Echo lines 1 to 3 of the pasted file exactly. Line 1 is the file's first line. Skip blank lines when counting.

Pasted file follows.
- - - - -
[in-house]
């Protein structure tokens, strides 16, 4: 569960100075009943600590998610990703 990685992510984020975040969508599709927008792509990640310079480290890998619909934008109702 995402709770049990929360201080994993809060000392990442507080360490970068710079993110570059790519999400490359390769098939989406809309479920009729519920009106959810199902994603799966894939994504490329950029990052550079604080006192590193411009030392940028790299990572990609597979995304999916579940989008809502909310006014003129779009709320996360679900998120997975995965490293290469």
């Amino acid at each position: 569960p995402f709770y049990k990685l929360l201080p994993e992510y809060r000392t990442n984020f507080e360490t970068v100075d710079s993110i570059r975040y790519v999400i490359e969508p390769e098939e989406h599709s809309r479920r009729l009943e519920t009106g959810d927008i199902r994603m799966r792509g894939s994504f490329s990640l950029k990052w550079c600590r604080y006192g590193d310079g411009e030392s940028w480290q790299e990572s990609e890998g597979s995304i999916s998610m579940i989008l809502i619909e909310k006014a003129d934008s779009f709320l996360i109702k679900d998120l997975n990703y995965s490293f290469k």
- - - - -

[in-house]
């Protein structure tokens, strides 16, 4: 569960100075009943600590998610990703 990685992510984020975040969508599709927008792509990640310079480290890998619909934008109702 995402709770049990929360201080994993809060000392990442507080360490970068710079993110570059790519999400490359390769098939989406809309479920009729519920009106959810199902994603799966894939994504490329950029990052550079604080006192590193411009030392940028790299990572990609597979995304999916579940989008809502909310006014003129779009709320996360679900998120997975995965490293290469």
């Amino acid at each position: 569960p995402f709770y049990k990685l929360l201080p994993e992510y809060r000392t990442n984020f507080e360490t970068v100075d710079s993110i570059r975040y790519v999400i490359e969508p390769e098939e989406h599709s809309r479920r009729l009943e519920t009106g959810d927008i199902r994603m799966r792509g894939s994504f490329s990640l950029k990052w550079c600590r604080y006192g590193d310079g411009e030392s940028w480290q790299e990572s990609e890998g597979s995304i999916s998610m579940i989008l809502i619909e909310k006014a003129d934008s779009f709320l996360i109702k679900d998120l997975n990703y995965s490293f290469k």